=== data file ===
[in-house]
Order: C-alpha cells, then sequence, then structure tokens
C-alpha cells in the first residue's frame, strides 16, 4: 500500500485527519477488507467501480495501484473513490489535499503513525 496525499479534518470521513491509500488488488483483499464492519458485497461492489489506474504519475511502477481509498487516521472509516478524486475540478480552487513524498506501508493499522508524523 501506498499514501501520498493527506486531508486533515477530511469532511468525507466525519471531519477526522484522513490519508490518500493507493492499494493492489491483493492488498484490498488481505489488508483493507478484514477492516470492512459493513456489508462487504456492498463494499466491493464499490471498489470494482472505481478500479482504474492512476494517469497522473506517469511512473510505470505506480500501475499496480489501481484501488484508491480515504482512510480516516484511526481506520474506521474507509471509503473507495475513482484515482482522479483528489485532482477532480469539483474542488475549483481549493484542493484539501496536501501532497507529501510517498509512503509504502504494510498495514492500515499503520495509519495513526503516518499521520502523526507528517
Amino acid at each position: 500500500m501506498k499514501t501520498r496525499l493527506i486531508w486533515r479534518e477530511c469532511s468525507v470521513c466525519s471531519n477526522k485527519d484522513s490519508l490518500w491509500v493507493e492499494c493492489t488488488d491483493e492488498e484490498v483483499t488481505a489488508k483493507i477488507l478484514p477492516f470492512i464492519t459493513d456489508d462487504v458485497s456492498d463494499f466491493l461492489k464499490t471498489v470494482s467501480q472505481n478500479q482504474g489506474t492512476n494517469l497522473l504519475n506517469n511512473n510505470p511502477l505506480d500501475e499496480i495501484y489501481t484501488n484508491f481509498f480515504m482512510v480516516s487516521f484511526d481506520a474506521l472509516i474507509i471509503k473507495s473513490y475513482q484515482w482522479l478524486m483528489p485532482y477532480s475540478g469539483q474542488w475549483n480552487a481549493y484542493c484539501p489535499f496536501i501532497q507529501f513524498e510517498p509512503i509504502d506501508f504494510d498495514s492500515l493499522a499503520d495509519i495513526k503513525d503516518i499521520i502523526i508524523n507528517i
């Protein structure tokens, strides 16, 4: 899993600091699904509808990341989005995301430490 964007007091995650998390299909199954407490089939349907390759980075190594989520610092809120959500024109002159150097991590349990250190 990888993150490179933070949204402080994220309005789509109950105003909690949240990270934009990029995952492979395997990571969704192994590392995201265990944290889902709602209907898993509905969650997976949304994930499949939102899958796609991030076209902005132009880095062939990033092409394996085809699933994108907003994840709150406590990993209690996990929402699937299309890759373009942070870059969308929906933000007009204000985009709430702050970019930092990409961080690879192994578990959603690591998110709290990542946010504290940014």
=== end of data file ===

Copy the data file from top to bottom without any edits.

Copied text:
[in-house]
Order: C-alpha cells, then sequence, then structure tokens
C-alpha cells in the first residue's frame, strides 16, 4: 500500500485527519477488507467501480495501484473513490489535499503513525 496525499479534518470521513491509500488488488483483499464492519458485497461492489489506474504519475511502477481509498487516521472509516478524486475540478480552487513524498506501508493499522508524523 501506498499514501501520498493527506486531508486533515477530511469532511468525507466525519471531519477526522484522513490519508490518500493507493492499494493492489491483493492488498484490498488481505489488508483493507478484514477492516470492512459493513456489508462487504456492498463494499466491493464499490471498489470494482472505481478500479482504474492512476494517469497522473506517469511512473510505470505506480500501475499496480489501481484501488484508491480515504482512510480516516484511526481506520474506521474507509471509503473507495475513482484515482482522479483528489485532482477532480469539483474542488475549483481549493484542493484539501496536501501532497507529501510517498509512503509504502504494510498495514492500515499503520495509519495513526503516518499521520502523526507528517
Amino acid at each position: 500500500m501506498k499514501t501520498r496525499l493527506i486531508w486533515r479534518e477530511c469532511s468525507v470521513c466525519s471531519n477526522k485527519d484522513s490519508l490518500w491509500v493507493e492499494c493492489t488488488d491483493e492488498e484490498v483483499t488481505a489488508k483493507i477488507l478484514p477492516f470492512i464492519t459493513d456489508d462487504v458485497s456492498d463494499f466491493l461492489k464499490t471498489v470494482s467501480q472505481n478500479q482504474g489506474t492512476n494517469l497522473l504519475n506517469n511512473n510505470p511502477l505506480d500501475e499496480i495501484y489501481t484501488n484508491f481509498f480515504m482512510v480516516s487516521f484511526d481506520a474506521l472509516i474507509i471509503k473507495s473513490y475513482q484515482w482522479l478524486m483528489p485532482y477532480s475540478g469539483q474542488w475549483n480552487a481549493y484542493c484539501p489535499f496536501i501532497q507529501f513524498e510517498p509512503i509504502d506501508f504494510d498495514s492500515l493499522a499503520d495509519i495513526k503513525d503516518i499521520i502523526i508524523n507528517i
């Protein structure tokens, strides 16, 4: 899993600091699904509808990341989005995301430490 964007007091995650998390299909199954407490089939349907390759980075190594989520610092809120959500024109002159150097991590349990250190 990888993150490179933070949204402080994220309005789509109950105003909690949240990270934009990029995952492979395997990571969704192994590392995201265990944290889902709602209907898993509905969650997976949304994930499949939102899958796609991030076209902005132009880095062939990033092409394996085809699933994108907003994840709150406590990993209690996990929402699937299309890759373009942070870059969308929906933000007009204000985009709430702050970019930092990409961080690879192994578990959603690591998110709290990542946010504290940014």